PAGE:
I’m looking forward to this. As everyone knows, I am a generally nice fellow, considered quite genial by many. However, for some reason this upstart podcast called The Comix Claptrap has historically been (what some might consider) unfriendly towards me and my own podcasts. In their most recent episode they call the incredibly talented Laura Park to task for the offense of appearing on The Ink Panthers instead of their show, as if TIPS wasn’t up-to-snuff enough for her to come on. Not nice guys, not nice at all…
So, perhaps some of that will come up, but hopefully we’ll talk about Troop 142 as well.
Anyway, hope to see some of you there!No comments
The release party is over, which means Troop 142 is essentially out now. I believe amazon orders will start shipping now, and hopefully the book will start making it’s way into finer comic stores within the next few weeks. Be on the lookout!
This weekend, September 10th and 11th, I will be appearing at the Small Press Expo in Bethesda (Rockville?), Maryland. I’ll be curled up at the Secret Acres booth pretty much the whole time, so it shouldn’t be too hard to find me. There’ll be plenty of books.
I am also participating in two panels over the weekend:
On Saturday, at 4:30PM, in the Brookside Conference room, I’ll be moderating Alex Robinson: Ten Years of Box Office Poison
Over the last several years, Alex Robinson has produced Tricked, A Kidnapped Santa Claus, and Too Cool to Be Forgotten, among other books, but his first major work was the 600 page graphic novel Box Office Poison, originally serialized in comic book format and collected in 2001. To celebrate the tenth anniversary of his debut book, Robinson will discuss his career with his Ink Panthers podcast co-host, cartoonist Mike Dawson.
On Sunday, at 1:30PM, in the same room, I’ll be appearing as one of the panelists in this discussion: Navigating the Contemporary Publishing Landscape
In the early 2000s, corporate publishers nearly raced to acquire graphic novels. Now, as the mainstream publishing industry faces severe contractions and as online media assumes many traditional functions of publishing, cartoonists face a rapidly changing publishing landscape, one that includes a resurgent small press. Johanna Draper Carlson will speak with Domitille Collardey, Mike Dawson, Meredith Gran, Roger Langridge and Julia Wertz about publishing options today.
I plan on bringing my little shiny pink MP3 recorder to both panels, so if you miss them, they may appear online at some point down the line. But don’t miss them! Come on out. I am sure they’ll both be better live and in person.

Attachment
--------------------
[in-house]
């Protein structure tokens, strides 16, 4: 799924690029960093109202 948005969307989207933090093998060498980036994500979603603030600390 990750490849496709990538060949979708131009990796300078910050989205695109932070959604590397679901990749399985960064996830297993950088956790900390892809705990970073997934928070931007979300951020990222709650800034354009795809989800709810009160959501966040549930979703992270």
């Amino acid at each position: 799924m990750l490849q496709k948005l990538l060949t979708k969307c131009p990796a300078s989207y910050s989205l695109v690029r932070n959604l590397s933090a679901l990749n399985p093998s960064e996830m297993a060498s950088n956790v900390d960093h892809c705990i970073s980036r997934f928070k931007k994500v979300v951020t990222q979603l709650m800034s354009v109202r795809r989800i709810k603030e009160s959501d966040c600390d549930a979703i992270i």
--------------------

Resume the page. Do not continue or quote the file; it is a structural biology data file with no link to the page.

Speaking of me speaking about myself, please take a half-hour to read through this in-depth interview with me over at The Comics Journal. Thanks to Rob Clough for doing it with me. I don’t think I’ve ever publicly discussed a lot of things in there, especially about the early part of my career. It was really great to be able to talk about all of that, and just incredible to be interviewed by TCJ at all. I think if you read the interview, you’ll understand just how long I’ve been a comics fan, and what a big deal it is for me to get the spotlight treatment here.
I think that’s all. I hope to see you all this weekend!
Sincere thanks to everyone who showed up at the Troop 142 book release party last Friday night. The event was a greater success than I’d dared hope it would be. I was very concerned that the Holiday weekend would mean nobody was in town, and a lot of my friends were unable to make it to the party. So, I was shocked by the turnout. We sold all of the books that we had, gave away a bunch of Troop 142 patches, and drank beer and had a nice time. It was a great evening.
Here are the pics that were taken with my phone camera:
A brand new comic posted this morning: a short story about a working mother who has a secret. Read the full thing here.
And, a reminder: The Troop 142 book release party is going to be held this Friday, September 2nd at Bergen Street Comics in Park Slope, from 8-11PM. The event is open to the public, so please come on out. There’ll be drinks, good times, and advance copies of the book. Troop 142 officially debuts at the Small Press Expo in Bethseda, Maryland, on September 10th which I will be attending.4 comments
This is what the front of Troop 142 looks like. The image actually wraps partially around to the other side, and there are some more illustrations on the back cover, as well as an amazing quote from one of my favorite cartoonists, Dylan Horrocks. I will post that stuff soon.
Click to make bigger.
The book went out to the printers last week, and I’m hoping to be clutching an actual copy in my grubby little hands sometime in the next couple of months. I can’t wait!4 comments